Partner dry-off with practices for healthy cows and a healthy bottom line
Take every opportunity to prepare cows for the challenges they face.
You don’t have time to waste, so why not make your dry-off protocol as efficient as possible? Professional Services Veterinarian Dr. Linda Tikofsky with Boehringer Ingelheim Vetmedica, Inc. says that the dry-off protocol provides a perfect opportunity to implement other tasks to keep cows healthy and prevent disease, but reminds us to never forget the basics and importance of the dry period.
Practices to Pair with Dry-Off
Vaccination: One of the first practices Dr. Tikofsky encourages partnering with dry-off is vaccination. “By vaccinating in the dry period, we help to boost antibodies in the dam, which translate into antibodies in colostrum. These antibodies help protect the calf until it is eligible for vaccination,” she says.
Parasite Control: Consider pouring an animal with a parasiticide, such as Cydectin® (moxidectin). Internal parasites not only rob nutrients directly from the dam, but also require extra energy from the immune system, while external parasites can affect cow comfort. “Eliminating internal and external parasites helps bolster the cow’s immune system, and allows the dam to utilize nutrients for fetal growth,” adds Dr. Tikofsky.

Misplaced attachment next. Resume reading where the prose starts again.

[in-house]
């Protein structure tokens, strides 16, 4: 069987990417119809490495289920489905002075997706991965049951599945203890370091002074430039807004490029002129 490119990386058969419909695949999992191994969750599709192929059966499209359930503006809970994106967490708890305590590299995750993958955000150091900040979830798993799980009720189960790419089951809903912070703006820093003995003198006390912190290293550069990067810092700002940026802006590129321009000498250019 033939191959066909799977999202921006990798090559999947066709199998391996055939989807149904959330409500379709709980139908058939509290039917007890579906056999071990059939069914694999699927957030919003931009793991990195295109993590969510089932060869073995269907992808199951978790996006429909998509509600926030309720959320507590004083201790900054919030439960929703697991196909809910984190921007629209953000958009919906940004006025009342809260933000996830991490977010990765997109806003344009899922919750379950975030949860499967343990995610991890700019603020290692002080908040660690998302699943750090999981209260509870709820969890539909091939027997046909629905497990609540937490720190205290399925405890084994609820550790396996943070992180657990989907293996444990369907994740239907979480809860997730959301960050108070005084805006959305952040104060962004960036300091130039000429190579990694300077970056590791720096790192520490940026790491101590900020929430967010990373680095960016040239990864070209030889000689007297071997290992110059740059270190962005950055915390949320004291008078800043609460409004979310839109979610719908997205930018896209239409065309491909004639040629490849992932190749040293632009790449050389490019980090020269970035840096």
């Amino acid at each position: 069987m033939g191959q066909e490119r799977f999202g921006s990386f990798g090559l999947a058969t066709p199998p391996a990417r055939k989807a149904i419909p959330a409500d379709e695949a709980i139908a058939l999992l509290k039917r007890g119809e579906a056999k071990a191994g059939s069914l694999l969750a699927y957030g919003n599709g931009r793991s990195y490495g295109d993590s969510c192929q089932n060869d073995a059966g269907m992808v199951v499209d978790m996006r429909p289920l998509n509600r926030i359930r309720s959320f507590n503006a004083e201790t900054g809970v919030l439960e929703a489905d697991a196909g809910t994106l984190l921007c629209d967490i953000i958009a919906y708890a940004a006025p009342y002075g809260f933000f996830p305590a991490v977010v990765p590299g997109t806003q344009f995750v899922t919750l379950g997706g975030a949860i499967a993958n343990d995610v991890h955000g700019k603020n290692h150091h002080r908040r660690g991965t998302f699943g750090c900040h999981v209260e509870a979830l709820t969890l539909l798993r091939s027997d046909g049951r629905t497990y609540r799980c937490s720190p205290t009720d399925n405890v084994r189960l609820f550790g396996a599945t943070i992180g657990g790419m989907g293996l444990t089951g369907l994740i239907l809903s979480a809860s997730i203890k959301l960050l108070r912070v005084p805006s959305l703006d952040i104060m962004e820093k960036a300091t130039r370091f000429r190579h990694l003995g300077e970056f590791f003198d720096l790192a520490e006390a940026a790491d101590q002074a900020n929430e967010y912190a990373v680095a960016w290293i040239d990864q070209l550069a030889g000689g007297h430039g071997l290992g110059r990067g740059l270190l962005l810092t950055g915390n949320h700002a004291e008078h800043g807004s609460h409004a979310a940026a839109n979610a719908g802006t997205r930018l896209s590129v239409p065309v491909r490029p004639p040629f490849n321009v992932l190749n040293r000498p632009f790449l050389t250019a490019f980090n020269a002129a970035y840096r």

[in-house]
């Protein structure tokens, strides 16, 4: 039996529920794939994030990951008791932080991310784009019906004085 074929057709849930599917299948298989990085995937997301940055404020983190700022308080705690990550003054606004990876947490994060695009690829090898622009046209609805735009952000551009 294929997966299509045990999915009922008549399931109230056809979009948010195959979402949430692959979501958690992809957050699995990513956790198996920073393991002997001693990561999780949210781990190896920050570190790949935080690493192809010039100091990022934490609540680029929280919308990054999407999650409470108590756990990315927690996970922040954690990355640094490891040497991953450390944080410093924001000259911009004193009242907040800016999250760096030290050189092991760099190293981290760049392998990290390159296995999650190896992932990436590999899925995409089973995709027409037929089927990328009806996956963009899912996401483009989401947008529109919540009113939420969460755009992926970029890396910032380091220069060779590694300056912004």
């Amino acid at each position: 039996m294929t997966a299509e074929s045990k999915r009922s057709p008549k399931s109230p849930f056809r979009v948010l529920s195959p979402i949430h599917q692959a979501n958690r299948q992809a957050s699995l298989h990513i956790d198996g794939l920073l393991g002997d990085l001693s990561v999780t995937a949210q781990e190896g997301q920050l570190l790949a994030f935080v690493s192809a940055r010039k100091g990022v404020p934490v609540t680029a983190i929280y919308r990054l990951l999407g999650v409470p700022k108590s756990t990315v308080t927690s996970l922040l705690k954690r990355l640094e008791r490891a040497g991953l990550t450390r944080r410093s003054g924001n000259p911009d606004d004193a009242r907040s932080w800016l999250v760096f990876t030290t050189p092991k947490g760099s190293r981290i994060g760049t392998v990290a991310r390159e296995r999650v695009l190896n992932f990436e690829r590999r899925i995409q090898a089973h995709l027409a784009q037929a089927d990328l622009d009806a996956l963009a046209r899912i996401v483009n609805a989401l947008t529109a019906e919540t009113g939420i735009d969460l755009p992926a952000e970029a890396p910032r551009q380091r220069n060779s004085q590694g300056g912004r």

Hoof Trimming: Cows are easily accessed at dry-off, so hoof trimming is a natural fit. “Check her feet — put her on a table and make sure there is no overgrowth. We want to give her the best start possible into the next lactation,” she continues. “Stressful procedures at this time will not translate into production losses in the parlor as they would in lactation.
Don’t Forget the Basics
Allowing for the dry period is still a valuable practice. “The purpose of the dry period is to give that cow an opportunity to regenerate her milk-producing tissue and to prepare herself for the next lactation. At one point the industry considered drastically shortening the dry period, or even eliminating it,” explains Dr. Tikofsky. “But, there has been research that has shown eliminating the dry period to be detrimental to milk production.” She recommends a dry period of at least 45 days, and many farms commonly implement 60-day dry periods.
Using an appropriate dry-cow antibiotic infused into all four quarters, she says, such as ToMORROW® (cephapirin benzathine), can help eliminate existing infections from the previous lactation and prevent new infections early in the dry period. “End of lactation is our highest-risk period for new mastitis infections to develop,” says Dr. Tikofsky. “Milk accumulates in the udder when we begin the dry period. Bacteria are no longer being flushed from the quarter by daily milking and the accumulated milk is the perfect medium for bacterial growth.”
Tikofsky continues, “It takes a few weeks for the keratin plug to form in the teat end, and during this time, the cow is susceptible. Dry-cow antibiotics were designed to protect this interval. The first two weeks after dry-off are one of the highest-risk periods for new mastitis cases to be developing.”